Tuber yam, among many other staple foods, is susceptible to postharvest diseases caused by bacteria and fungi under poor storage conditions. In Nigeria, pathogens constitute the major factor to rot in yam production (Nari, 2004). Losses caused by pathogens attack vary from 20-30% generally in some crops (Park et al, 2008).

Yam plays an outstanding function in social cultural lives of some producing regions like the celebrated Moon festival and also the popular Yam festival in West Africa, an act that is well observed. In Nigeria for instance, the meals offered to

deity and associates consist mainly of mashed yam (Ogunleye, 2005). Yam storage in comparison with some other staple crops has relatively longer life span, so stored tuber symbolizes stored wealth, which can be sold throughout the year by the marketers. Also, tuber yam in West Africa particularly Nigeria can be converted into different staple transitional and end product forms (Okaka and Aajekwu, 1990; Okaka et al, 1991) which can be consumed by human beings and animals, used as the essential ingredient of snacks and flour that is now used in instant puree making (Coursey, 1983; Okaka and Okechukwu, 1987).

Yam can be eaten in a variety of ways as it can be roasted, fried, grilled, baked, barbecued, smoked and most commonly boiled. Yam is also used as food for livestock. Tuber yam can be dried, ground into flour and stored fpor use. However, in Nigeria, a country known to produce a large percentage of yam around the globe, it is believed that the supply of yam tuber is lower than its high demand, a problem currently facing the country (Ogundana, 1971; Okigbo et al,2000;Okigbo and Emoghene, 2004; Okigbo and Ogbonnaya, 2006).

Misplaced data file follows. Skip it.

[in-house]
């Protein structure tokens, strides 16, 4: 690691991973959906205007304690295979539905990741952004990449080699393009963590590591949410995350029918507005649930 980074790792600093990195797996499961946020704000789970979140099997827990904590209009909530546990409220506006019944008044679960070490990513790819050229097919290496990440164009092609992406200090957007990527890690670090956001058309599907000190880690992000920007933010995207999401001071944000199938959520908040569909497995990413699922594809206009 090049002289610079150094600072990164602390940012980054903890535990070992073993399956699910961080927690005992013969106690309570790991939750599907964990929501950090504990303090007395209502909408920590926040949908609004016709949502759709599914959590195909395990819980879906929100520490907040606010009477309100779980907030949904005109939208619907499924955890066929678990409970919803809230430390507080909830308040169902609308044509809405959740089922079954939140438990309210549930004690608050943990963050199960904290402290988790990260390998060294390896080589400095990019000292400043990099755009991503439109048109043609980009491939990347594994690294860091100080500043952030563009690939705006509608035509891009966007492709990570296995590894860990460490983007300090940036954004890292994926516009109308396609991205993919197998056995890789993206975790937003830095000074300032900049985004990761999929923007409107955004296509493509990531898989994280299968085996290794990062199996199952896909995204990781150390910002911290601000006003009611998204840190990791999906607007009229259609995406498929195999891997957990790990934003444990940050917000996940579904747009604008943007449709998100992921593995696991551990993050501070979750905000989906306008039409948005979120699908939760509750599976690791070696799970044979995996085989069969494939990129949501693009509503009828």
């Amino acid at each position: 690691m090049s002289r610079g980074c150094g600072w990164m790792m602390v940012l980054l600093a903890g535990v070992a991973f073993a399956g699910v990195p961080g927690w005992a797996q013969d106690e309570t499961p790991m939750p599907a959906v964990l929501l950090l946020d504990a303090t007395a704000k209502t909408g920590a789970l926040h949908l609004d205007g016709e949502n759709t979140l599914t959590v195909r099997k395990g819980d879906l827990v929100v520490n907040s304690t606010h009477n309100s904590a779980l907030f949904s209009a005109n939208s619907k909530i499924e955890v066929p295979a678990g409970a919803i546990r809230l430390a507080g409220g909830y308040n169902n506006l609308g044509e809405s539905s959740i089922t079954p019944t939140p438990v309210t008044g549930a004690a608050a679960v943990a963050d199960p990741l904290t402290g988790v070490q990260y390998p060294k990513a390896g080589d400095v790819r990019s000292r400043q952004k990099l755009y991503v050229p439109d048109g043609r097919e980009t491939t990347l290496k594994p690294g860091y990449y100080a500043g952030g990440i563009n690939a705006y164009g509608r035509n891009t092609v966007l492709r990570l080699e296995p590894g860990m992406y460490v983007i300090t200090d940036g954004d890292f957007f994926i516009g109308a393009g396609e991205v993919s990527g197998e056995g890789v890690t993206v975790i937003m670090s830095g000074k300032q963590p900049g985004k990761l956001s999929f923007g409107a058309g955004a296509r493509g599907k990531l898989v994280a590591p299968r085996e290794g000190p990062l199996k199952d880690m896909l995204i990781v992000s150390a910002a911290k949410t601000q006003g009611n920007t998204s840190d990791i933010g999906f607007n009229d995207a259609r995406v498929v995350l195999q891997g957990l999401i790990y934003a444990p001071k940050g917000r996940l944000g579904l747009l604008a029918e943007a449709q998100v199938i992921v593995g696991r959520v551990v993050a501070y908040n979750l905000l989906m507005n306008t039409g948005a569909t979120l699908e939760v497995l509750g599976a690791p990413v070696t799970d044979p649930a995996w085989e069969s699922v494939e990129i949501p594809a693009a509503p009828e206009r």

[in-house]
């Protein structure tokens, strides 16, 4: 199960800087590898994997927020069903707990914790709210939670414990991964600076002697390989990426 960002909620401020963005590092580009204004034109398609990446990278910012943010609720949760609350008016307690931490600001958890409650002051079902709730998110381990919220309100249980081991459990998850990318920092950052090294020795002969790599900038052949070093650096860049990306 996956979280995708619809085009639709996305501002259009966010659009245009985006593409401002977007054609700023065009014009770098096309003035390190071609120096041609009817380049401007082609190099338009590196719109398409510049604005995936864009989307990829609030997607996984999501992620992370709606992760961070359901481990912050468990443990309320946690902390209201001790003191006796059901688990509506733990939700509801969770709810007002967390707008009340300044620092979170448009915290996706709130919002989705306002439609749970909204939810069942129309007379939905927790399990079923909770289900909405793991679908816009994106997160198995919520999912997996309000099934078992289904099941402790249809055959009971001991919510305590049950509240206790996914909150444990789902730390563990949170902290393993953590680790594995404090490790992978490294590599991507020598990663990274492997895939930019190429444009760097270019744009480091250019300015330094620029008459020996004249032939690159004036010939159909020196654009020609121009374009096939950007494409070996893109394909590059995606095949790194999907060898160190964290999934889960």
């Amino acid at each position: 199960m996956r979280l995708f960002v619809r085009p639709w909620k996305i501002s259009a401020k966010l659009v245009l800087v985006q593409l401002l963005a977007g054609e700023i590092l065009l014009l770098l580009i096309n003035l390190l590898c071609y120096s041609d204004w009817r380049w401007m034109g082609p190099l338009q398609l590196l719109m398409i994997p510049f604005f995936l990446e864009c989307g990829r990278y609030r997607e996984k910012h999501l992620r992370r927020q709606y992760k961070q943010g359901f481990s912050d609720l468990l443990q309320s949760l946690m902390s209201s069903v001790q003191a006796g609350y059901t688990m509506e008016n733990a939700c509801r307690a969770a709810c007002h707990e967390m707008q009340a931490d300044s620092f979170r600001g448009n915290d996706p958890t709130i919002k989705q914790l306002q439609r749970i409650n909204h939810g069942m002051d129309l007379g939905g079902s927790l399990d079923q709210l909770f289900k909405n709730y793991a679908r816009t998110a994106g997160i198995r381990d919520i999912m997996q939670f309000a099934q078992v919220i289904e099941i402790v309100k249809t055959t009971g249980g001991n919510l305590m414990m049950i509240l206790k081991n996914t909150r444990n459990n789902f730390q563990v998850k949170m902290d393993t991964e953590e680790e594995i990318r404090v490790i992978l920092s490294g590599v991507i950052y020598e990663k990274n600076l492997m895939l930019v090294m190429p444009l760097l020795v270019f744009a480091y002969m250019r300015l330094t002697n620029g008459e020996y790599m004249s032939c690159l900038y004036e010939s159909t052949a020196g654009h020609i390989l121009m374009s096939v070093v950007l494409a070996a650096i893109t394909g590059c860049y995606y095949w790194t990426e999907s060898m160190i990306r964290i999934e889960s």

Types of Yam

Over 300-600 types of yams are accessible, however, there are a few species that are grown principally for human consumption, while others might be grown for medicinal purposes (Okigbo, 2004). The cultured species in West Africa particularly Nigeria are the white yam (D. rotundata), yellow yam (D.cayenesis), water yam (D. alata),Cush cush yam(D.trifida), Bitter yam (D.dumetorum), Aerial yam (D.bulbifera), Chinese yam (D.esculenta) (Onwueme, 1978). Dioscorea cayenesis and D. rotundata are rare in West Africa while D. alata and D. esculenta are indigenous to Asia. In addition, there are various numbers of wild yams that are

also harvested as food (Wilson, 1982). D.alata, D. cayenesis, D. bulbifera and Ddumentorum function as medicinal and nutritional purposes, while others indicated in Table 3 are for nutritional purposes (Okwu,2006)

General Morphology and composition of yam tuber

Tuber yam shape ranges greatly due to environmental and genetic factors. Yam tubers are more or less cylindrical in shape and mostly weight 3-5kg (Omwueme and Charles, 1994).

A mature yam tuber has four concentric layers:

a. Corky periderm- the outer portion of the yam tuber that provides effective barrier against pathogenic attack and water loss.

b. Cortex- a layer located immediately beneath the cork that assists in storage of starch.

c. Meristematic layer – elongated thin-walled cells that give cover to the cortex

d. Ground tissue- the central portion of the tuber that house yam nutrients (Omwueme, 1978).